PILOT BURNER
   

STANLEY PILOT INSTALLED IN A STANLEY BURNER FOR A 20 HORSEPOWER CAR

CRUBAN PILOT INSTALLED IN A CRUBAN BURNER FOR A 20 HORSEPOWER CAR

Just as every gas stove, gas hot water heater, and gas-fired home heater has a pilot (or an electric ignition for the units made in recent years), the Stanley Motor Carriage requires a pilot for proper operation of the burner.  The pilot in a Stanley serves several purposes.  It provides an ignition source for the burner as it cycles on and off during the operation of the car.  It is positioned within the burner such that the heat of the pilot keeps the main burner vaporizer coil hot to facilitate vaporization of the burner fuel.  And a properly burning pilot will supply sufficient heat to the boiler when the burner is shut down so that the steam pressure is maintained for hours while the car sits idle.  Once fired up the pilot insures a Stanley is always ready to drive by simply getting in and opening the throttle.

Stanley pilots have always burned gasoline although many Stanley owners have substituted Coleman Stove Fuel or hexane in recent years as it burns cleaner with less fouling of the pilot vaporizer and nozzle.  The starting or "firing up" of a Stanley starts with lighting the pilot.  For this to occur the pilot must be manually heated with a torch to start the liquid fuel vaporization process.  Once the pilot is sufficiently hot, the pilot fuel valve is opened to admit fuel to the pilot as the torch is used to light the pilot.  Thus no Stanley ever had an ignition key.  Twenty-first century Stanley owners routinely use propane torches to light their pilots and are often heard to tell onlookers that "the ignition key for a Stanley is a blowtorch"

From the time one starts draining water off the boiler and heating the pilot until sufficient steam pressure is available in the boiler to drive the car can be as short as twenty minutes.  Stanley advertised this amount of time as required to drive a Stanley starting out with a cold boiler and if all goes well and one really pushes the process the 20-minute time is fairly accurate.  However most Stanley owners stretch this ritual out to as long as an hour by heating the boiler at a slower rate to lessen thermal shock and reduce boiler stresses. 

 

How the pilot Works

DRAWING OF A TYPICAL STANLEY PILOT SHOWING THE VAPORIZER LOOP, PILOT CASTING, AND PILOT NOZZLE.  tHE DRAWING REPRESENTS THE DESIGN OF AN EARLY CONDENSING CAR PILOT WHAT INCORPORATED ELECTRIC HEATING OF THE VAPORIZER.

A Stanley pilot, also referred to as a pilot burner by Stanley, is known as a vaporizing pilot or vaporizing burner.  Perhaps the closest cousin of the Stanley pilot burner are the Coleman Camp stoves with operate on similar principals.  The pilot burner functions similar to a Bunsen burner or a modern propane torch in burning gaseous fuel with the exception that the pilot burner operates from liquid fuel that must be vaporized into a gaseous state.  A Bunsen burner forces fuel that is already in a gaseous state through a very small orifice and into a vertical cylindrical chamber that forms the body of the Bunsen burner.  Air is admitted to the cylindrical chamber alongside the gas stream and the air and fuel mixture rises through the cylindrical chamber to a horizontal screen at the end of the chamber where combustion can occur on the upper surface of the screen.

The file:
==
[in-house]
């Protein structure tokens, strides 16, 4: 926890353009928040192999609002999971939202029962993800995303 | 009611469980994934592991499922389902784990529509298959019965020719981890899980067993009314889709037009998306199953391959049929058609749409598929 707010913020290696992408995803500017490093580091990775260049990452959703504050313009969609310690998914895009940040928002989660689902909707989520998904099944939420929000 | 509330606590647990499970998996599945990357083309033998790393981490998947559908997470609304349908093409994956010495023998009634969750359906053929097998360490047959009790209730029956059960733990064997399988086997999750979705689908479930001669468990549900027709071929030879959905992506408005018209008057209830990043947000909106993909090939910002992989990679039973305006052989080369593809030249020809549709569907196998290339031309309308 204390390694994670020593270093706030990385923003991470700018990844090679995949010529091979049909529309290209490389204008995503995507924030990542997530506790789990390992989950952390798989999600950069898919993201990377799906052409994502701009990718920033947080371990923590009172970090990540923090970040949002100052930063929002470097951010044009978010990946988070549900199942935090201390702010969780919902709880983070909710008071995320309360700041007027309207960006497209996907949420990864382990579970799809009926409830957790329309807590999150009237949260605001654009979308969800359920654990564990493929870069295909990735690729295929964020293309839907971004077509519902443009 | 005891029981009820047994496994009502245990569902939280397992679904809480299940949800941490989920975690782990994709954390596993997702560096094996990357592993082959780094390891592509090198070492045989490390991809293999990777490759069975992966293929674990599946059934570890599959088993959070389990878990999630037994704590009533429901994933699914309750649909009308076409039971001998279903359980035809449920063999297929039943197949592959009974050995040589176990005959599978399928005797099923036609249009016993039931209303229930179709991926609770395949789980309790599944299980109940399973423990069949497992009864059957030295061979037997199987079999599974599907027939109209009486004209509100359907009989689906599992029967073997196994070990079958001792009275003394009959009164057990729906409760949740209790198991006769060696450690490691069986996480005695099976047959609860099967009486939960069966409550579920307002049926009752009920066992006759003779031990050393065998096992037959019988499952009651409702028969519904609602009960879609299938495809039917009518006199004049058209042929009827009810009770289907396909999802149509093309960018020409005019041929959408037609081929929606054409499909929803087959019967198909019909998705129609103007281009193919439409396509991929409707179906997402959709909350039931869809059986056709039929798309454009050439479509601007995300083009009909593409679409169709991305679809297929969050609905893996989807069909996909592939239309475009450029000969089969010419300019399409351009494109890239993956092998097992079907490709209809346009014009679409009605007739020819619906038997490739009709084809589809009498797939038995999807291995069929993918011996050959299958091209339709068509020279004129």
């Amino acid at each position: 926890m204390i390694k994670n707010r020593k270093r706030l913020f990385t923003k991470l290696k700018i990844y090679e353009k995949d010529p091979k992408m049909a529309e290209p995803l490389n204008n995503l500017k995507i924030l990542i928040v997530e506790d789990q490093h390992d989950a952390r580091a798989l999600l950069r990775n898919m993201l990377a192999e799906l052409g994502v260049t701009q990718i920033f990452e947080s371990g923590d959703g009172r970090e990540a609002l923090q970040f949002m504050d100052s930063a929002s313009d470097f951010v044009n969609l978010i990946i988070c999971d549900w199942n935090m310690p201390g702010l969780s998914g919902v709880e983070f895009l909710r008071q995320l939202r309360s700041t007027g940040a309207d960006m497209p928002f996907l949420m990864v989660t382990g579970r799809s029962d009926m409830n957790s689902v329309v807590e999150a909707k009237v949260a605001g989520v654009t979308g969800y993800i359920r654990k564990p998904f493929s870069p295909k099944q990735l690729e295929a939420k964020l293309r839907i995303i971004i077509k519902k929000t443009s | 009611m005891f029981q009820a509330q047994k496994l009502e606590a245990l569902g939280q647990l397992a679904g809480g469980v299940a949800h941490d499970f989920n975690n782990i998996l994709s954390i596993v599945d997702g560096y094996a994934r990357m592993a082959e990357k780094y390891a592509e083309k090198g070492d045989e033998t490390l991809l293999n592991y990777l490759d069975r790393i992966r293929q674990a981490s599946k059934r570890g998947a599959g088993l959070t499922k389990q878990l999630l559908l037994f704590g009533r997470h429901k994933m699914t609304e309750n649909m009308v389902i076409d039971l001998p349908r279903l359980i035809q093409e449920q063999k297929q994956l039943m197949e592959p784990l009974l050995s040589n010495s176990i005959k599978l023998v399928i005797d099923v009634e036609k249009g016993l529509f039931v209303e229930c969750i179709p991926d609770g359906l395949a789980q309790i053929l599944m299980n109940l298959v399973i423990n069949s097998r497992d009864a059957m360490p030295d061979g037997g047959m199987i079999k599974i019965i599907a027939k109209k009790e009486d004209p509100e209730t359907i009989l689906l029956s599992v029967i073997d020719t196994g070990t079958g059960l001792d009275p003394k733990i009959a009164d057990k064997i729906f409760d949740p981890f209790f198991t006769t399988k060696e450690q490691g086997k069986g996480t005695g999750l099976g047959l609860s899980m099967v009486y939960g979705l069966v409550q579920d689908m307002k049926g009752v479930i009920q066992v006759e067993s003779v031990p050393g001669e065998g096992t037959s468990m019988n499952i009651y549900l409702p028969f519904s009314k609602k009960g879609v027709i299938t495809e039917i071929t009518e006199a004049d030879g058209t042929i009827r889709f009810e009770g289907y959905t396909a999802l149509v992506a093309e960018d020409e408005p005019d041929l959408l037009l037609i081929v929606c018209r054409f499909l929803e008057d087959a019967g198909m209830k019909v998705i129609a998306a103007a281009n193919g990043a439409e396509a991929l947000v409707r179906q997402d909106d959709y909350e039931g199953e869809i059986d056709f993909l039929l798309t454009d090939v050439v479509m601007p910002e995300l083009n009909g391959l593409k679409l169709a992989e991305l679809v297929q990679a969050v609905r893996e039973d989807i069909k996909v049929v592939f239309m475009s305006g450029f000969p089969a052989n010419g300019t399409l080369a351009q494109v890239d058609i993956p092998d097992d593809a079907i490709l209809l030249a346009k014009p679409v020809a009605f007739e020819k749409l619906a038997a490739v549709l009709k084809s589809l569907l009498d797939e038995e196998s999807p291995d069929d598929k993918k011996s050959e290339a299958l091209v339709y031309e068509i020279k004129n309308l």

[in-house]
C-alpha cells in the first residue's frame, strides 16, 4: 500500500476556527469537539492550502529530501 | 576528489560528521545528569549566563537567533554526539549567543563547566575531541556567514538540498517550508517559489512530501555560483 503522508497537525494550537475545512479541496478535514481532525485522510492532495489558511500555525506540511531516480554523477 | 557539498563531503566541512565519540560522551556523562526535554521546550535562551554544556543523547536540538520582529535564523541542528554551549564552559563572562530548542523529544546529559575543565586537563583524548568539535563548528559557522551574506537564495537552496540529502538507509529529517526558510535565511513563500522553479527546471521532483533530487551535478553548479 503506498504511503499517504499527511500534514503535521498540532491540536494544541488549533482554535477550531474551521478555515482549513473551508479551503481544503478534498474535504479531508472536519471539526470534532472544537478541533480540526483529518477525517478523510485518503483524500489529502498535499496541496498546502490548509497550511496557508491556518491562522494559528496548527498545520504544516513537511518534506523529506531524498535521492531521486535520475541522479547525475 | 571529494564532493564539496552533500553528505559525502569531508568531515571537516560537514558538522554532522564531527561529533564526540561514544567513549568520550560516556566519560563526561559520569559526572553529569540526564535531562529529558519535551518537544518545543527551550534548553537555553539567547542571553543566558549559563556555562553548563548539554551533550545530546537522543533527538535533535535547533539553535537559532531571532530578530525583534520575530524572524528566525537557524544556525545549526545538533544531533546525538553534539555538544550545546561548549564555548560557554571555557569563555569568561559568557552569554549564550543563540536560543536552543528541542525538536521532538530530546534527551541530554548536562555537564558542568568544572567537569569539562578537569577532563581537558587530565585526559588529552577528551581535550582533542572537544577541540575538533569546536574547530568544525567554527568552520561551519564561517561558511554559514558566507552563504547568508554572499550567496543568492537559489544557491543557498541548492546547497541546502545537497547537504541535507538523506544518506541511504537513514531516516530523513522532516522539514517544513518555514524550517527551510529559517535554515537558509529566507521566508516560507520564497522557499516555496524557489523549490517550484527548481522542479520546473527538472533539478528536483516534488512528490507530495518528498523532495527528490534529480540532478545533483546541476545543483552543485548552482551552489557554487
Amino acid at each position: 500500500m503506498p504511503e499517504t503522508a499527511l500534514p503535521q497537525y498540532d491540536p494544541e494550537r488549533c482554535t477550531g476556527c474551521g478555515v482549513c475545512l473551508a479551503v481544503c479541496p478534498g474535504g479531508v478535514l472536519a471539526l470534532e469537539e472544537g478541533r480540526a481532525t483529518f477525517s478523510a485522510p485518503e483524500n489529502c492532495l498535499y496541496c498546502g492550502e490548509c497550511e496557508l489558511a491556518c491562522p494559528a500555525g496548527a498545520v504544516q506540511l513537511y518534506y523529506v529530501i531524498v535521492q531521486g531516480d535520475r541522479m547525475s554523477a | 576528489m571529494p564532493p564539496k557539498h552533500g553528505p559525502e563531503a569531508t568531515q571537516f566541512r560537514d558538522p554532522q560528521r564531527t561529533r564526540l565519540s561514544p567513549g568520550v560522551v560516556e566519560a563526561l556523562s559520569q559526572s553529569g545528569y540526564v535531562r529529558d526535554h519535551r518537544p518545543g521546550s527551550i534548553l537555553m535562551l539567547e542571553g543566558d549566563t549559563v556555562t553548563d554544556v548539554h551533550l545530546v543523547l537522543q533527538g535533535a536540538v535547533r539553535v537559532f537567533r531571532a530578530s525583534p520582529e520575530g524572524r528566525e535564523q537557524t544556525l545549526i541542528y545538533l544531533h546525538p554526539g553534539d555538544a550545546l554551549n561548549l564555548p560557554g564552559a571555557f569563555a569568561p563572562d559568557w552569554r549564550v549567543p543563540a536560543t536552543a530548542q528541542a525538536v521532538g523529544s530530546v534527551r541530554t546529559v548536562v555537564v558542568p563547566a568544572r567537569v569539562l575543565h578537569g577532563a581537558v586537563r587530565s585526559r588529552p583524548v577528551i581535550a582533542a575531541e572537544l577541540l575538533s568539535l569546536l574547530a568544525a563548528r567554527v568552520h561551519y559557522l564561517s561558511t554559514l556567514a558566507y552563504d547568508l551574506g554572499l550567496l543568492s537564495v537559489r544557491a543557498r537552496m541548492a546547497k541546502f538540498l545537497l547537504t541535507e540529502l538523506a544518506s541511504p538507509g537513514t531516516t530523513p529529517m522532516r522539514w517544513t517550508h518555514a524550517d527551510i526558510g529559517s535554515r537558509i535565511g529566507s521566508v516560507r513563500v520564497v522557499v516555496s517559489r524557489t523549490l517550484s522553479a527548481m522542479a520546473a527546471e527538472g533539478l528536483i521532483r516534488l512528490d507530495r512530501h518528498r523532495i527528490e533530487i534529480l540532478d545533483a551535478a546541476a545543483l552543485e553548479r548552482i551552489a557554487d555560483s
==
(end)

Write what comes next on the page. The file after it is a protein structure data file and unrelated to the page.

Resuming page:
The main part of the pilot is the pilot casting which is very close in size to the cardboard tube found inside a roll of bathroom tissue.  As shown in the diagram above, thin slots are machine-cut into the upper side of the pilot casting and extend through the wall thickness of the casting to the interior chamber.  The casting is hollow with a hole in it at the nozzle end and closed off at the opposite end.

Inserted into the opening in the end of the pilot casting is a mixing tube.  This tube runs the length of the pilot casting located along the central axis of the casting.  The mixing tube projects from the end of the pilot casting about a 1/4" and is flared slightly similar to a horn's bell.  This tube is open along the bottom or drilled with holes along its bottom surface.  Gas vapors in the mixing tube flow through the holes or slits in the bottom of the mixing tube and then up and through the slits of the pilot casting to burn on the top of the casting.

Above the pilot casting is a U-shaped tube which vaporizes the liquid fuel supplied to the pilot.  Designed to only work with gasoline or similar fuels that are easy to vaporize, the tube is generally 8" in length over the pilot casting.  The liquid fuel is admitted into one of the legs of the U-tube (the rear one in the drawing) and gaseous fuel discharged from the other leg is connected to the pilot nozzle.

In 1918 Stanley experimented with heating the pilot by applying power from the 6-volt battery and thus both legs of the pilot vaporizer were extended to permit the attachment of the heavy battery leads as shown in the drawing above.  Unfortunately this attempt at providing an electric starting capability on a Stanley was not successful due to battery construction of the period.  The 6-volt batteries of the era just couldn't stand the stresses of repeatedly delivering high currents for short periods.  Electric starting was also problematic because the generator on early cars was only rated at 20 amperes and turned out not to be sufficient to charge a battery properly unless the car was used for long duration trips at a decent speed (something the roads of the period generally did not permit).  The Stanley instructions suggested only using the electric start for 15 to 20 seconds and to drive the car 25 or 30 miles afterward to charge the battery.